This low-maintenance plan includes some 20 daylily varieties, along with perennials and a fountain.

By Jenny Krane
Updated May 23, 2019
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Get the classic, formal look of an English garden on a smaller scale with this garden plan. Filled with different colors and varieties of hosta, caladium, New Guinea impatiens and daylilies, this garden packs a punch of color and texture. The overall circular shape of this garden plan makes it perfect to plant around a fountain, bench, or arbor.

Not only are the annuals and perennials in this plan colorful, all are reliable and hardy plants. Hostas and daylilies are low maintenance and can be divided to create more individual plants for the garden. Impatiens and caladium are flexible when it comes to light requirements, and coreopsis is even drought tolerant. These hardcore plants will give you a long-lasting, architectural garden that you can be proud of.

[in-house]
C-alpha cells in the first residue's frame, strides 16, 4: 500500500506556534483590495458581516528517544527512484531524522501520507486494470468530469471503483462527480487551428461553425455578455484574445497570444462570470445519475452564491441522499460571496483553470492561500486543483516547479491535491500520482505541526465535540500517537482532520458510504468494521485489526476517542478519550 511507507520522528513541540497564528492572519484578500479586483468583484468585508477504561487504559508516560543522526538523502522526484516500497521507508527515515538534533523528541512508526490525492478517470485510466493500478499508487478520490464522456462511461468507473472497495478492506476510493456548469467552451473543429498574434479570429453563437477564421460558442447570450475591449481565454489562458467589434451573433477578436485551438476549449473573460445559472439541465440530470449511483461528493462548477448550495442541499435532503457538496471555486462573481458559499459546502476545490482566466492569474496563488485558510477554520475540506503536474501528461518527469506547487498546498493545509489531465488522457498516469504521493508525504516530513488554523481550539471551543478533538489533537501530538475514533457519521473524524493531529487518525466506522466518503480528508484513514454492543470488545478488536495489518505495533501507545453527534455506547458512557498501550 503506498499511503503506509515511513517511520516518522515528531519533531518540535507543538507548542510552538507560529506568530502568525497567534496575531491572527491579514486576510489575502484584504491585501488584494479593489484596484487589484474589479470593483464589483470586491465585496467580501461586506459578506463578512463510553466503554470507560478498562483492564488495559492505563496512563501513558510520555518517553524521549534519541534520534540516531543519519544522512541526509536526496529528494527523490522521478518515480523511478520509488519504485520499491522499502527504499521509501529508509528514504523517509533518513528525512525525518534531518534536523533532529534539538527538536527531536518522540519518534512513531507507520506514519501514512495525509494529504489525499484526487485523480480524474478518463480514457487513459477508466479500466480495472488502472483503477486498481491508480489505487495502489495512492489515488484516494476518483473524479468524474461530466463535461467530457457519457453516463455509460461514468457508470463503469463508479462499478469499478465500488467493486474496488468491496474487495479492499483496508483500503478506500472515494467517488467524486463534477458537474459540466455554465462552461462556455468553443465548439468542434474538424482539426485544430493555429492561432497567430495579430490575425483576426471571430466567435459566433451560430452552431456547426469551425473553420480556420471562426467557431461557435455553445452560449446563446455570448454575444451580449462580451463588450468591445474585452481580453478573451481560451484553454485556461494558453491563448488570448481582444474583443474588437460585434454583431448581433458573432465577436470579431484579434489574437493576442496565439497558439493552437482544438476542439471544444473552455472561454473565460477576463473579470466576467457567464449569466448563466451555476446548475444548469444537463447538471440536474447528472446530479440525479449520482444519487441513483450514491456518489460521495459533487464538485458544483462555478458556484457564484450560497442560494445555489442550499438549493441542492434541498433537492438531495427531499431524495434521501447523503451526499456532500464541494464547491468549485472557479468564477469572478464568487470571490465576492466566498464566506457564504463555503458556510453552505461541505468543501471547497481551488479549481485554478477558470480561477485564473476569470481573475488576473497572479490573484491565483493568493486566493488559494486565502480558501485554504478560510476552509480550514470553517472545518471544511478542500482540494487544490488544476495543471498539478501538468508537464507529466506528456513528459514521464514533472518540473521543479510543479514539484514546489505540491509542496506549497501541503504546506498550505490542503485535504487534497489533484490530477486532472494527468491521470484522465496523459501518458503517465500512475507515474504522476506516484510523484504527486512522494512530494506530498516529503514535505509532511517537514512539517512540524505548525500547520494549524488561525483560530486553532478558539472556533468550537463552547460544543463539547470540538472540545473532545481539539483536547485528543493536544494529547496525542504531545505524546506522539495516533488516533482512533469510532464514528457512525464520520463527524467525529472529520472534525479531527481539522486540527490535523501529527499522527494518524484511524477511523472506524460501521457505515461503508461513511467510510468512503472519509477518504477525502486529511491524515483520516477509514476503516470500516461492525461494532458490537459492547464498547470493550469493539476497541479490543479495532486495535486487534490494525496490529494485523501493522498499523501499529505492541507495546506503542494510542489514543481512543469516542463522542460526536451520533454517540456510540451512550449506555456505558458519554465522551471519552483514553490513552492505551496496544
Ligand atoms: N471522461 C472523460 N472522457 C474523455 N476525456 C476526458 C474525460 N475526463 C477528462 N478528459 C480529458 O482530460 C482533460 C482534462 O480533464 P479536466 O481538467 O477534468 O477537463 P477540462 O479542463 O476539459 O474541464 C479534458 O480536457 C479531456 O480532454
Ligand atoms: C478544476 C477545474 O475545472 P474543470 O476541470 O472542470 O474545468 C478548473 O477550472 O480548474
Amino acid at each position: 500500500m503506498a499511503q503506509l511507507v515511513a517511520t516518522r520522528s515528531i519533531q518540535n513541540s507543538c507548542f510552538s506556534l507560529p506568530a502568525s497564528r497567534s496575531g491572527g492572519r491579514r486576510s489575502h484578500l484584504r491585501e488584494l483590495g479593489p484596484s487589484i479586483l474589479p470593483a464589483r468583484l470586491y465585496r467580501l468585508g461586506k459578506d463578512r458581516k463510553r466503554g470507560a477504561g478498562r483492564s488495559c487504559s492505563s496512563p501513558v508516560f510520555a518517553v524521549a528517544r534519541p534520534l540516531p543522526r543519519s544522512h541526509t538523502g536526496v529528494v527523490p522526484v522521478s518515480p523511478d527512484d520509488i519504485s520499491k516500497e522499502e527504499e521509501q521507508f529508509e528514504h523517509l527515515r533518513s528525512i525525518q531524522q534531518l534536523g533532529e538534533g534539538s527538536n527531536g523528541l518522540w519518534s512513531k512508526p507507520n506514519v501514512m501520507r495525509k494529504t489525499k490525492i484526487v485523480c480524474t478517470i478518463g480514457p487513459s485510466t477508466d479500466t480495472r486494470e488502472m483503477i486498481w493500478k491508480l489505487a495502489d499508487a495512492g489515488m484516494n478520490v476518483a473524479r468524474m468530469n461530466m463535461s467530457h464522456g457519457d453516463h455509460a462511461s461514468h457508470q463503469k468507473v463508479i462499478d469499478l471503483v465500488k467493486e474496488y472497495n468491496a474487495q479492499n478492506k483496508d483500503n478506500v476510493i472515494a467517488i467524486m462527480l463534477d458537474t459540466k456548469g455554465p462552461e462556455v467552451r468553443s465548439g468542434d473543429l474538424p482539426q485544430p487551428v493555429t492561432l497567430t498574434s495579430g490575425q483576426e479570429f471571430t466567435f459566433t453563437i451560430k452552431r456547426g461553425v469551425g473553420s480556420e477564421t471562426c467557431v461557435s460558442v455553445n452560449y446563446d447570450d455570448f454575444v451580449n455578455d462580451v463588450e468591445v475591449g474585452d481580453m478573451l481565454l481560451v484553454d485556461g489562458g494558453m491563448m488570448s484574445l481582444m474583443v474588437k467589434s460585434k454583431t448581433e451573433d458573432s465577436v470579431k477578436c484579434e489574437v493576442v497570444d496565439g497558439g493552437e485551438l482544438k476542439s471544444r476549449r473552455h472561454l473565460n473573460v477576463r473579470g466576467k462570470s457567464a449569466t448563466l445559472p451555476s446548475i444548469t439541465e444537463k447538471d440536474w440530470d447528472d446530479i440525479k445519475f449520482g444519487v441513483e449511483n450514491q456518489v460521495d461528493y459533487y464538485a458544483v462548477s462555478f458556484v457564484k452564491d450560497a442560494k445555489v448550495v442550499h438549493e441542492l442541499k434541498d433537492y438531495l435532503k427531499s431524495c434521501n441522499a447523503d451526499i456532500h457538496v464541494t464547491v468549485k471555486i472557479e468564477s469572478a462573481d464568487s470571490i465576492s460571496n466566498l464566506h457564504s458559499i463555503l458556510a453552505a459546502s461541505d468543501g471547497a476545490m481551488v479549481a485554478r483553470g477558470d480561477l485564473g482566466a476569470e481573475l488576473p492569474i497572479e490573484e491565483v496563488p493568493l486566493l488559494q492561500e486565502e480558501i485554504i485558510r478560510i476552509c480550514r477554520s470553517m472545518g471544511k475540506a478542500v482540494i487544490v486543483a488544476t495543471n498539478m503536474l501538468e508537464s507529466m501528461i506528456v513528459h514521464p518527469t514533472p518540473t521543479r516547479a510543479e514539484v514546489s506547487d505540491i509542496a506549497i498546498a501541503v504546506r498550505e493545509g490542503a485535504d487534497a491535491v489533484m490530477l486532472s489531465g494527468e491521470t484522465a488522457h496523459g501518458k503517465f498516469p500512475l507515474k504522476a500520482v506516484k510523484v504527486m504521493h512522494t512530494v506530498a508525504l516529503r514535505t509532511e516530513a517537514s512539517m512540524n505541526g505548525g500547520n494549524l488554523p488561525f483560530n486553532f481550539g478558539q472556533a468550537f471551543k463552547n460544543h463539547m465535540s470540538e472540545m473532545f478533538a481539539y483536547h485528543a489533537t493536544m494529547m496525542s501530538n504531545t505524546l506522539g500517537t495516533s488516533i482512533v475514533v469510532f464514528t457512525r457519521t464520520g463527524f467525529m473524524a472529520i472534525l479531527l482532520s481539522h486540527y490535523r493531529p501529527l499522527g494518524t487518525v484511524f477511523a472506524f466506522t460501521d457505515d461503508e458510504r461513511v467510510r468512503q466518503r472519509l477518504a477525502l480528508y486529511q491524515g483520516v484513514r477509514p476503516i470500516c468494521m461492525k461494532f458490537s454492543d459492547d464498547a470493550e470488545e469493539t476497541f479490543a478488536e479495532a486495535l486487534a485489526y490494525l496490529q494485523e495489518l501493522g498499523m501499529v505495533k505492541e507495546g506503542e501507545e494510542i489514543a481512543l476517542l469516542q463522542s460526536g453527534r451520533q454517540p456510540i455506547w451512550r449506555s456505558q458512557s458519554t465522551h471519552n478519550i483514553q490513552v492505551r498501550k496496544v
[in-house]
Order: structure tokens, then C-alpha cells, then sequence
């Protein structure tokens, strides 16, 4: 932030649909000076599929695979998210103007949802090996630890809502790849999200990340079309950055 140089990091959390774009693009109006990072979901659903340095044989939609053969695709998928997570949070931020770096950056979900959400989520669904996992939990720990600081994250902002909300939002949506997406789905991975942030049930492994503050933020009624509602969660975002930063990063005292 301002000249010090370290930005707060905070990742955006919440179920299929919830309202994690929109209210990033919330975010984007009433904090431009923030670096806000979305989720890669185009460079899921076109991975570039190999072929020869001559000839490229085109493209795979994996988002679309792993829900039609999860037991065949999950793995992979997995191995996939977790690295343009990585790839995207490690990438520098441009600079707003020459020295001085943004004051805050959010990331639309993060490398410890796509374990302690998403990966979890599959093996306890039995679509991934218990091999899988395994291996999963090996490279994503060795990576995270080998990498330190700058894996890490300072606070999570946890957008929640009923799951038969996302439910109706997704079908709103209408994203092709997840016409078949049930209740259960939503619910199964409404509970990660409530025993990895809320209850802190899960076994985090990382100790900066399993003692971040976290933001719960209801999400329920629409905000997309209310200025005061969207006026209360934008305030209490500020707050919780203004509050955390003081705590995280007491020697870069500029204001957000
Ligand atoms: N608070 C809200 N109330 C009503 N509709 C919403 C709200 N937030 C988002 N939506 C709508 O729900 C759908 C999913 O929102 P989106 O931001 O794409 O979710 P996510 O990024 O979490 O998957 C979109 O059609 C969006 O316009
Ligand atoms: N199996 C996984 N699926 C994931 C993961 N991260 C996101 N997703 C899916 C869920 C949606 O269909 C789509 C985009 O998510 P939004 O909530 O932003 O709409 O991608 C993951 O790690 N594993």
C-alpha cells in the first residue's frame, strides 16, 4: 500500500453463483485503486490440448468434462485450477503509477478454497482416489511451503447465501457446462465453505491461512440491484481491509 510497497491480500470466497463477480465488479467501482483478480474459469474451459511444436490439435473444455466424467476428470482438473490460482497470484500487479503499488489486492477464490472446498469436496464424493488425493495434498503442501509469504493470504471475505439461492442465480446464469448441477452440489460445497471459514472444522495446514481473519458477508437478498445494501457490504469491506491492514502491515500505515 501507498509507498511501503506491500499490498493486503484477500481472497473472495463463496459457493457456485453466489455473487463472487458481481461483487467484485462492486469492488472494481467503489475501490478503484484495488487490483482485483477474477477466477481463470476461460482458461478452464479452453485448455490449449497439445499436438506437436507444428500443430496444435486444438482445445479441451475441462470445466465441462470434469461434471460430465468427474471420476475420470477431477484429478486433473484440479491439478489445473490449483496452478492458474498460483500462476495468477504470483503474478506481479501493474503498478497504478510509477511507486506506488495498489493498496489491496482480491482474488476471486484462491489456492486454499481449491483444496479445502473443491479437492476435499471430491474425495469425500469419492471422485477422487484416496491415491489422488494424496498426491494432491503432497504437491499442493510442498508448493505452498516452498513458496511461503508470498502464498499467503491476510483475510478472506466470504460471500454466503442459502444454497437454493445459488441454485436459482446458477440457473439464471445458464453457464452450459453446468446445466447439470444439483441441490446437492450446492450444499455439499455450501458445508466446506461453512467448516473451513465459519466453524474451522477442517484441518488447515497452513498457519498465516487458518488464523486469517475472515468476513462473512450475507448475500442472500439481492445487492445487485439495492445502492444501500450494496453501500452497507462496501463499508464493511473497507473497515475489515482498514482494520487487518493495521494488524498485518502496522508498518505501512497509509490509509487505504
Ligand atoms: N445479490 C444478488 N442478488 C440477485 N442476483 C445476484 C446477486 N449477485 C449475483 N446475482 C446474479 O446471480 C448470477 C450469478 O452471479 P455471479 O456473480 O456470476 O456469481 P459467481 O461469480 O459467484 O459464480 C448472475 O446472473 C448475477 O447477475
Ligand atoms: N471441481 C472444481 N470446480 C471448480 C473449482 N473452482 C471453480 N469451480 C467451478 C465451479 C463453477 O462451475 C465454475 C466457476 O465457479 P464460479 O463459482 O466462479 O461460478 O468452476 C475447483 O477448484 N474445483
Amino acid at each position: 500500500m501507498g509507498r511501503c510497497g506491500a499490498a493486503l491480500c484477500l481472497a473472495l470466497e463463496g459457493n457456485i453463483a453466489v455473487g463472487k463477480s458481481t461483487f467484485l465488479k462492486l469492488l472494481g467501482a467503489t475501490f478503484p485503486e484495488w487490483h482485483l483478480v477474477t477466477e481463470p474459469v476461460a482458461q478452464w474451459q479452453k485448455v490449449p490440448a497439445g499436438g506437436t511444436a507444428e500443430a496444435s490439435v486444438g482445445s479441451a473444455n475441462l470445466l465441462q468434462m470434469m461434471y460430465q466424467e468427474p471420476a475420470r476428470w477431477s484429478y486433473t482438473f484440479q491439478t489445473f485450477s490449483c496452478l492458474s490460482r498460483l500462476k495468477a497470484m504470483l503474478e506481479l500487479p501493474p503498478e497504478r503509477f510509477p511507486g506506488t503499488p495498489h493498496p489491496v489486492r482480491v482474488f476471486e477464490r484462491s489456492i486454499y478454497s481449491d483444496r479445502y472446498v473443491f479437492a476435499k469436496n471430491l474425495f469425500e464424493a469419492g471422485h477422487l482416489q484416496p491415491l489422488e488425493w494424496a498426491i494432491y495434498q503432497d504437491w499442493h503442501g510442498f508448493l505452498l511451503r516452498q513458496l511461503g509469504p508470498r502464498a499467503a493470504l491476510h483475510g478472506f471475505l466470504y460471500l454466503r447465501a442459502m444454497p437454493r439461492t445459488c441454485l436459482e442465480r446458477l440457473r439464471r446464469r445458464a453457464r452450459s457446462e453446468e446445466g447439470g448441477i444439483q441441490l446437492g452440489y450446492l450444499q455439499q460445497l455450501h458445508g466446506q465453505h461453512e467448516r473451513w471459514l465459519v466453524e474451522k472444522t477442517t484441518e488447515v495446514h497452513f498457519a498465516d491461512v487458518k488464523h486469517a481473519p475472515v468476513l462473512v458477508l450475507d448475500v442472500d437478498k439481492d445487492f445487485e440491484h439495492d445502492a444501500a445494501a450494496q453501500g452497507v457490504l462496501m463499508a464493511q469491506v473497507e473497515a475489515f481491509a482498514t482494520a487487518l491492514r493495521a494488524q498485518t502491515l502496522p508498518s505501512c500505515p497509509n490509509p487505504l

Mavis Augustine

Free Garden Plan

Our free Planting Guide for this garden includes an illustrated version of the plan, a detailed layout diagram, a list of plants for the garden as shown, and complete instructions for installing the garden. (Free, one-time registration allows unlimited access to Planting Guides for all garden plans.)

This dramatic and colorful design will adorn a backyard fountain beautifully.

Garden size: 28 by 28 feet

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Left: Justin Hanccock
Center: Marty Baldwin
Right: Scott Little

Plant List

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Comments (1)

Anonymous
April 28, 2020
I love this! My husband and I are trying to have a beautiful full of planta garden that looks alive the whole year round; this designs are just the kind I am talking about! However, this is kind of difficult if we don’t know how to really do it in zone 7 in the country, and we keep trying and trying each year to see if someday we can accomplish having something full... Could you give us some advice on what plants to use to make it full and look amazing at least in spring and summer, please? I know we have to organize the Plants setting them in front or in the back according to height but we would like to know about the blooming aspect, how do we figure it out?! Thanks again...